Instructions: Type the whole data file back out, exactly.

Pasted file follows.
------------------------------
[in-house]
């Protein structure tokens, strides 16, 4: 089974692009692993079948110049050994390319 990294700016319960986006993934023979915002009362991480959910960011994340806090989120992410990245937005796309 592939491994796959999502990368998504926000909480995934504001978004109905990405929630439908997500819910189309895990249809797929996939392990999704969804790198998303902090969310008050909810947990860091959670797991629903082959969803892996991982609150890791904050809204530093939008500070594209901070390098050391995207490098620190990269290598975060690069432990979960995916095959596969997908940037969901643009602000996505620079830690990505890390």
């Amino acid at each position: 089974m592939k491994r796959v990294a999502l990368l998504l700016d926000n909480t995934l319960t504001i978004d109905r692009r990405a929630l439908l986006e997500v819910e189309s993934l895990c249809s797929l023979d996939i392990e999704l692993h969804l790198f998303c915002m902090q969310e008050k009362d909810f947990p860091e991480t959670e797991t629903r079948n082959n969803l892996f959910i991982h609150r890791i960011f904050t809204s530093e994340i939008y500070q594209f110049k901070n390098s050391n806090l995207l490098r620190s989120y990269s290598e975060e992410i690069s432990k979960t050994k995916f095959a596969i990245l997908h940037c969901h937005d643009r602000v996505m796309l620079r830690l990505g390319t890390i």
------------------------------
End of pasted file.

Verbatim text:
[in-house]
């Protein structure tokens, strides 16, 4: 089974692009692993079948110049050994390319 990294700016319960986006993934023979915002009362991480959910960011994340806090989120992410990245937005796309 592939491994796959999502990368998504926000909480995934504001978004109905990405929630439908997500819910189309895990249809797929996939392990999704969804790198998303902090969310008050909810947990860091959670797991629903082959969803892996991982609150890791904050809204530093939008500070594209901070390098050391995207490098620190990269290598975060690069432990979960995916095959596969997908940037969901643009602000996505620079830690990505890390």
């Amino acid at each position: 089974m592939k491994r796959v990294a999502l990368l998504l700016d926000n909480t995934l319960t504001i978004d109905r692009r990405a929630l439908l986006e997500v819910e189309s993934l895990c249809s797929l023979d996939i392990e999704l692993h969804l790198f998303c915002m902090q969310e008050k009362d909810f947990p860091e991480t959670e797991t629903r079948n082959n969803l892996f959910i991982h609150r890791i960011f904050t809204s530093e994340i939008y500070q594209f110049k901070n390098s050391n806090l995207l490098r620190s989120y990269s290598e975060e992410i690069s432990k979960t050994k995916f095959a596969i990245l997908h940037c969901h937005d643009r602000v996505m796309l620079r830690l990505g390319t890390i």